Creating an Artist-in-Residence Program
Students at Symonds Elementary School have access to local musicians, artists, and other creative types as part of a programme called artist-in-residence, which allows these individuals to share their knowledge and experiences with the students. When these residencies are implemented across the entire school, we see a wonderful opportunity to weave the community of the school together in a common focus through the shared experiences that they provide. Both the instructors and the students have the opportunity to delve deeply into the school’s overall focus and theme. Every educator who is a part of this process has the opportunity to benefit from the process’s additional inherent potential to provide them with opportunities for practical professional development.
Learning Benefits and Concept
The students’ lives are enriched with unforgettable experiences as a result of this one-of-a-kind creative process, and those experiences can serve as “sticky” anchors for the foundational knowledge and other essential details that students need to know. By letting students work with the information to create art that has meaning to them, teachers can increase students’ levels of retention by providing educational experiences that are actively engaging and interactive. To initiate the development of such a learning event, one must first have the germ of an idea, compile a small amount of support, and muster up some bravery to create something novel.
The idea might centre on a tenet of the educational system that members of your community would like to see embodied in the form of a piece of artwork and internalised as part of the educational system through the creative process. It could be a curricular focus area that could benefit from a novel approach, or it could be a topic that isn’t covered in as much depth as you’d like it to be, perhaps because you can’t quite get to it on your own. Either way, it could be an opportunity for innovation. Finding a colleague who is also a teacher, a specialist, or other colleagues who are willing to form a small team that is interested in pursuing the idea of a residency and are willing to participate in the planning process is of great value.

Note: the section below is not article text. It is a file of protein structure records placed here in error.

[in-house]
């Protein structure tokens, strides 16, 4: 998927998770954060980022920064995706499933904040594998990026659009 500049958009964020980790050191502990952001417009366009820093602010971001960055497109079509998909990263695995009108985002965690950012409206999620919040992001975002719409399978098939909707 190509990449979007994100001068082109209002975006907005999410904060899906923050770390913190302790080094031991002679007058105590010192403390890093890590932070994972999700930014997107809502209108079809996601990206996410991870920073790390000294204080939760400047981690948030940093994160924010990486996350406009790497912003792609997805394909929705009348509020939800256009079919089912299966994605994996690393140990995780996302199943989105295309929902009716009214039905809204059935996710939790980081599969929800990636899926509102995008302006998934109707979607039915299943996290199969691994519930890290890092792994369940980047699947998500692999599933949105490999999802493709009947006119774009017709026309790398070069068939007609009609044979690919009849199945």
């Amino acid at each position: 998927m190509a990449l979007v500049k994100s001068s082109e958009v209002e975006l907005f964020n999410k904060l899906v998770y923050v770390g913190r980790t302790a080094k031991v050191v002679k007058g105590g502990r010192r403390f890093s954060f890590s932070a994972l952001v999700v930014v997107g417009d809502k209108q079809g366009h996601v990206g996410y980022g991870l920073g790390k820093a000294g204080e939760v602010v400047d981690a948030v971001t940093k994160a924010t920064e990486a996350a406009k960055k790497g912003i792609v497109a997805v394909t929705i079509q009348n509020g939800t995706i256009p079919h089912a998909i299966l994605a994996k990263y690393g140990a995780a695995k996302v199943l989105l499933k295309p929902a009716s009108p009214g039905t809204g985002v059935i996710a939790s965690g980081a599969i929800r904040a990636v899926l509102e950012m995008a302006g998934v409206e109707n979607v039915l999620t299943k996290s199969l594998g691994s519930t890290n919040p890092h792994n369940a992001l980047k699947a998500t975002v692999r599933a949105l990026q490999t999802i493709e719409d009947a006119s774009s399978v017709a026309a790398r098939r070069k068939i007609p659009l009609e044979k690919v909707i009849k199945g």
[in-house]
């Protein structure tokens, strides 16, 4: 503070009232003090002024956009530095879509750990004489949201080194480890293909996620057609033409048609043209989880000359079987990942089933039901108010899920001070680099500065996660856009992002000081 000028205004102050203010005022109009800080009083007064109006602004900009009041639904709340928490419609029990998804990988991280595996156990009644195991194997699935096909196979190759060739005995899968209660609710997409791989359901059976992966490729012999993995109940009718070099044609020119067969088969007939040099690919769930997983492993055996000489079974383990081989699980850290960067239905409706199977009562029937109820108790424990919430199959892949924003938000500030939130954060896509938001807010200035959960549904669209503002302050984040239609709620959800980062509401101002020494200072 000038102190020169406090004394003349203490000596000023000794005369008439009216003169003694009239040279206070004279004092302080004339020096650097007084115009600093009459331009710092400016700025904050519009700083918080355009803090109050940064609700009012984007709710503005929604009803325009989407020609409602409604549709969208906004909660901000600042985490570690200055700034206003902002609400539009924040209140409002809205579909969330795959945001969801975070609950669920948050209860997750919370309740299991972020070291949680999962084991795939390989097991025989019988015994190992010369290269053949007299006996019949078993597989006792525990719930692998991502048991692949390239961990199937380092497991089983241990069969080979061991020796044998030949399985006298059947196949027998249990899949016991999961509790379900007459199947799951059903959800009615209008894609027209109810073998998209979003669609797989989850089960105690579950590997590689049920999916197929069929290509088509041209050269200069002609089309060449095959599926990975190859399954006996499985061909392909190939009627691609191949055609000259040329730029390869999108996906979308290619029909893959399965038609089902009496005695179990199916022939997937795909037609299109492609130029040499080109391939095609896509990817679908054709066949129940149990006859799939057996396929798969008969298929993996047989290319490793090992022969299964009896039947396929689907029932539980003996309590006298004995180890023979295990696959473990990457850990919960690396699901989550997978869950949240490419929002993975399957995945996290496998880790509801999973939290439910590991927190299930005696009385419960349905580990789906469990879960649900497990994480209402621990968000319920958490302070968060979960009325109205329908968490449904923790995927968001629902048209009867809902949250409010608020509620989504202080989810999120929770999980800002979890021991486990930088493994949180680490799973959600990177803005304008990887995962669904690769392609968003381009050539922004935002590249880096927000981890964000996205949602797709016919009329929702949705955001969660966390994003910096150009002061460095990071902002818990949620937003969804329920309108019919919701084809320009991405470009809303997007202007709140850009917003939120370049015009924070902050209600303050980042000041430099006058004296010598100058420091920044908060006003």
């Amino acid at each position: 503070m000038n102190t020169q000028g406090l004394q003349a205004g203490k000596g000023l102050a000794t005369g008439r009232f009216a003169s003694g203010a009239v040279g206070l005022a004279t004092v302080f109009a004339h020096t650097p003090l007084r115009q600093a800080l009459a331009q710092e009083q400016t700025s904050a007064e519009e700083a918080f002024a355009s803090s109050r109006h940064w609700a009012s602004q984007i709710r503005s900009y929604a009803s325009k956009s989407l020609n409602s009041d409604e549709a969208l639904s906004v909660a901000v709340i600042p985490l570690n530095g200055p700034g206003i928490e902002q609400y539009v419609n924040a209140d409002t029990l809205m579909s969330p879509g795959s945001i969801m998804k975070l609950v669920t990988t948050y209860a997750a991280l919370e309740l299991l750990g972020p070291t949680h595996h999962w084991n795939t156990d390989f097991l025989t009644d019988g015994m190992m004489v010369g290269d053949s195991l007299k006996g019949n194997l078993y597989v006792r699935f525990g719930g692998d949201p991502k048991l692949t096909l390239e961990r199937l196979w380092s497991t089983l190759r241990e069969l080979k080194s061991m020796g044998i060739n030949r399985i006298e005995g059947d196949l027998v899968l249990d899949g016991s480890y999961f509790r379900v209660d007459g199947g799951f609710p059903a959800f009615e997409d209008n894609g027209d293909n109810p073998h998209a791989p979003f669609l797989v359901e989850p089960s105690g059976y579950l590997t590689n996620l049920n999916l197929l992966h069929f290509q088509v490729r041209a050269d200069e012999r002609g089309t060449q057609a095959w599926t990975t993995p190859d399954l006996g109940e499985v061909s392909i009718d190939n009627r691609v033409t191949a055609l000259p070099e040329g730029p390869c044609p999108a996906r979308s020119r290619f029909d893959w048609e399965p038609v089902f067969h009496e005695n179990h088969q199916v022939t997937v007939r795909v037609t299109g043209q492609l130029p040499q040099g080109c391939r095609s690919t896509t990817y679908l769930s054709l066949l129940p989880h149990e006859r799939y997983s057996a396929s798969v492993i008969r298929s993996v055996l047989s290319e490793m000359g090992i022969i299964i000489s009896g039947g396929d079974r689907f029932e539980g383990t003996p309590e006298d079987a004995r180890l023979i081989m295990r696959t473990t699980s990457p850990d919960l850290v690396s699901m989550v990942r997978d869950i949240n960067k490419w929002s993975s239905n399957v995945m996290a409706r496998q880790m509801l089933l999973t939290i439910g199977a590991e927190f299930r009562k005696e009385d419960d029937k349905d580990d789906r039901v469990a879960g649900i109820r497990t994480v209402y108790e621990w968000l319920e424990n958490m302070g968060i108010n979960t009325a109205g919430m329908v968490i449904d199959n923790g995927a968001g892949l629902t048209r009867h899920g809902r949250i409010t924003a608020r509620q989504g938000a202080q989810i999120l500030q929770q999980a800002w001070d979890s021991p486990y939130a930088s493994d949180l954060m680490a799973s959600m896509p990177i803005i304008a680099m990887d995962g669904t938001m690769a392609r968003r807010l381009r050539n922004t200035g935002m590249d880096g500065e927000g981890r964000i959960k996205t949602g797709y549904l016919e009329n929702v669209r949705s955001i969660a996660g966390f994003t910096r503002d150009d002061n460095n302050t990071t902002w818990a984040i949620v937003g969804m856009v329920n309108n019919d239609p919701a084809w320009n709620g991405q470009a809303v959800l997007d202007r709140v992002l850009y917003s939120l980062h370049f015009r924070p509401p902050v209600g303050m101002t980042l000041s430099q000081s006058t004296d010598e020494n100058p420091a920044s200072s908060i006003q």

Funding and Administrative Support
In order to successfully build an art residency programme at your school, strong support and communication from the principal are essential. Initiate a conversation to introduce the idea and talk about the different options that are available. Are there funds for assembly, enrichment, or even building and grounds that could be used for an art residency that meets those requirements? Does the school district have money set aside for the enrichment of students? It’s possible that some schools will never engage in this conversation because they are simply unaware of the various funding opportunities that are available.
The most significant challenge that any art programme is likely to face is acquiring funding for an artist residency. Symonds receives roughly the same amount of money from three distinct sources:
District enrichment funds
An art fundraiser programme
There are a variety of programmes that simplify the process of fundraising for artistic endeavours. Using a programme called SilverGraphics, I organise and run an annual fundraiser that has a good deal of success. This adds to the funding for our programmes, but it could also be put away for a few years and used all at once to fund a programme.
Our headmaster’s foresight over the past three decades has resulted in the establishment of an enrichment team that works across the entire school. Our art, music, physical education, and media/library specialists, collectively referred to as the “specials” team, have come together as a planning team for various enrichment opportunities, such as our art residencies, with his direction at the helm. We have also established a cooperative working relationship with our Parent Teacher Association (PTA), who are essential advocates for the programme because they provide financial support, coordinate volunteer assistance and organisers for extra work sessions, and rally families when necessary.